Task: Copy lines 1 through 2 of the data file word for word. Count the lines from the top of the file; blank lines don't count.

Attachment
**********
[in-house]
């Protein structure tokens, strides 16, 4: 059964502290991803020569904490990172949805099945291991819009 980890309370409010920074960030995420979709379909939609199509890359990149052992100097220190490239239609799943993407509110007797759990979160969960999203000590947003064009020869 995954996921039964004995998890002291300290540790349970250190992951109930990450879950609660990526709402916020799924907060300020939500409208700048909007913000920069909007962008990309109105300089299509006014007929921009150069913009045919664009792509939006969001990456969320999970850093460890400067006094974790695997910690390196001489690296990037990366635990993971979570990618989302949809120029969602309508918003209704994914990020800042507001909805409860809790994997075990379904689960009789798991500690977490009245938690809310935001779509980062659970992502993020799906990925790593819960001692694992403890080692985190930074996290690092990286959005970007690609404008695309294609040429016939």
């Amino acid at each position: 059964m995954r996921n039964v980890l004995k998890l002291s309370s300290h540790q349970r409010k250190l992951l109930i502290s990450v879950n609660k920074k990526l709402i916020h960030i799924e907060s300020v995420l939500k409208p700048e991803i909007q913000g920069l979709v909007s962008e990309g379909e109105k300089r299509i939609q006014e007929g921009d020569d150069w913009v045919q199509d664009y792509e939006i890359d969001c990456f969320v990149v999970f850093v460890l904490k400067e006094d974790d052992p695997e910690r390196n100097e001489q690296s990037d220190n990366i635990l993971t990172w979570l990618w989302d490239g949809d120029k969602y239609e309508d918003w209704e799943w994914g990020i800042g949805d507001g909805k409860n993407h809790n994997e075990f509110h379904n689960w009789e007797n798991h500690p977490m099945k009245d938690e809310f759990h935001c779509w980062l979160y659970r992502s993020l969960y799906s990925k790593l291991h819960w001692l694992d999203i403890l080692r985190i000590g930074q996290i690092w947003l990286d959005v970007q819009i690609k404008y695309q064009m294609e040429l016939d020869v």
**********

[in-house]
């Protein structure tokens, strides 16, 4: 059964502290991803020569904490990172949805099945291991819009 980890309370409010920074960030995420979709379909939609199509890359990149052992100097220190490239239609799943993407509110007797759990979160969960999203000590947003064009020869 995954996921039964004995998890002291300290540790349970250190992951109930990450879950609660990526709402916020799924907060300020939500409208700048909007913000920069909007962008990309109105300089299509006014007929921009150069913009045919664009792509939006969001990456969320999970850093460890400067006094974790695997910690390196001489690296990037990366635990993971979570990618989302949809120029969602309508918003209704994914990020800042507001909805409860809790994997075990379904689960009789798991500690977490009245938690809310935001779509980062659970992502993020799906990925790593819960001692694992403890080692985190930074996290690092990286959005970007690609404008695309294609040429016939």